Daily Life


When students visit the Memorial Art Gallery in Rochester, they often have lots of questions about this sarcophagus. Let's take a closer look...

This sarcophagus is made of marble and decorated on three sides - the back is roughly finished. We can assume that it was made to be placed against a wall in a tomb. Originally, it would have had a lid, which was probably flat or low-pitched (like a roof).

Sarcophagi were made by artists in workshops. Some were luxury pieces of exquisite quality commissioned by wealthy patrons. Most, like our example in Rochester, were mass-produced to be purchased when needed.

Face After it was purchased, the sarcophagus was personalized. In this case, with a portrait of the deceased placed in a round frame. Sometimes inscriptions about the deceased were added. On this sarcophagus, the name of the deceased was probably carved on the lid, but it is lost to us now.

Below the portrait we see a shepherd seated in a landscape with sheep. Shepherds were common subjects in Roman funerary art for both pagan and early Christian burials.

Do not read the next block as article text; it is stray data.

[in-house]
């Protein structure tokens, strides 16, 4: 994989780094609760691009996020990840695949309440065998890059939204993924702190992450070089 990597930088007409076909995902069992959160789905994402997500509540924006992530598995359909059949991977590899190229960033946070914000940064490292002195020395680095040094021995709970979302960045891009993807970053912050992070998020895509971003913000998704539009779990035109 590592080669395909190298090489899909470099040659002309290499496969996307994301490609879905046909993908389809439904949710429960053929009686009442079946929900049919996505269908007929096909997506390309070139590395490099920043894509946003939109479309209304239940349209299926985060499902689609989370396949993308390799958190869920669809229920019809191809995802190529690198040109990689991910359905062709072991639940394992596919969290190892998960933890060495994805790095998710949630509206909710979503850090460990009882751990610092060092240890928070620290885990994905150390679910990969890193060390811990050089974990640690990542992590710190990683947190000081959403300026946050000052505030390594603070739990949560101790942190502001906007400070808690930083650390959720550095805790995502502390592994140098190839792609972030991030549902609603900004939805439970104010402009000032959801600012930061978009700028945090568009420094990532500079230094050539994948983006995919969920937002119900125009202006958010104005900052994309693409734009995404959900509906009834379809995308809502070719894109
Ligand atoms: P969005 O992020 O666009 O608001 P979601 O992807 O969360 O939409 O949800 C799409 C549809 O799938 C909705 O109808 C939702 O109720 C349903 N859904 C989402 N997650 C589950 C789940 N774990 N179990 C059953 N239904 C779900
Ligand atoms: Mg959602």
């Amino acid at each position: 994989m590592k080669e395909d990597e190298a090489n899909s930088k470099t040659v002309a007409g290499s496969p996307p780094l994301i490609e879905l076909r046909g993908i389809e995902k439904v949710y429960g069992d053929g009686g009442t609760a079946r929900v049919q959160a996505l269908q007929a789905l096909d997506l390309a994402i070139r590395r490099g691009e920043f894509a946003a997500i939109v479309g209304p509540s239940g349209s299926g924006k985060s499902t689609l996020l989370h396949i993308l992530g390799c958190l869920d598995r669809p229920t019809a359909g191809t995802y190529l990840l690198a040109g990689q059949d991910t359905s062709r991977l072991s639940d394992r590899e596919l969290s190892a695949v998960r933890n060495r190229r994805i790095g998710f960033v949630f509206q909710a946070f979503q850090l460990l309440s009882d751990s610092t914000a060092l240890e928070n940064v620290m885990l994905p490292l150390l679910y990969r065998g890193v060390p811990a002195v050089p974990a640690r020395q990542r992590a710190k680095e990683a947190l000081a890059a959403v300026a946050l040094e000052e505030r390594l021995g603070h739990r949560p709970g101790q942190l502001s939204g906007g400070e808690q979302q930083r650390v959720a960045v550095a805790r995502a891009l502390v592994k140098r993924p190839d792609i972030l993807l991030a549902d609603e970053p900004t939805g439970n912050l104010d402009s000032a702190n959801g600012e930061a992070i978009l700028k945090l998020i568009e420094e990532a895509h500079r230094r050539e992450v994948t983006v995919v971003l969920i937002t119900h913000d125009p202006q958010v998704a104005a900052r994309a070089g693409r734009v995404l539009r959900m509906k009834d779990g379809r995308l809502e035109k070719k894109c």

The s-shaped carvings on the surface of the sarcophagus were another common form of decoration. Scholars call them "strigillated" because the carvings look as though they were made by a strigil.
Lion Head The lion-head medallions may be copied from the metal handles on ancient Roman wooden sarcophagi, like the handle shown here.

Students often ask what happened to the body that was once buried in this sarcophagus. We don't know. But holes chopped in the bottom of the sarcophagus suggest that it was used at a later time to hold water - maybe as a horse trough or fountain. Over their long history, ancient artworks could be reused for various purposes.


© Michael C. Carlos Museum of Emory University,
Memorial Art Gallery of the University of Rochester and Dallas Museum of Art
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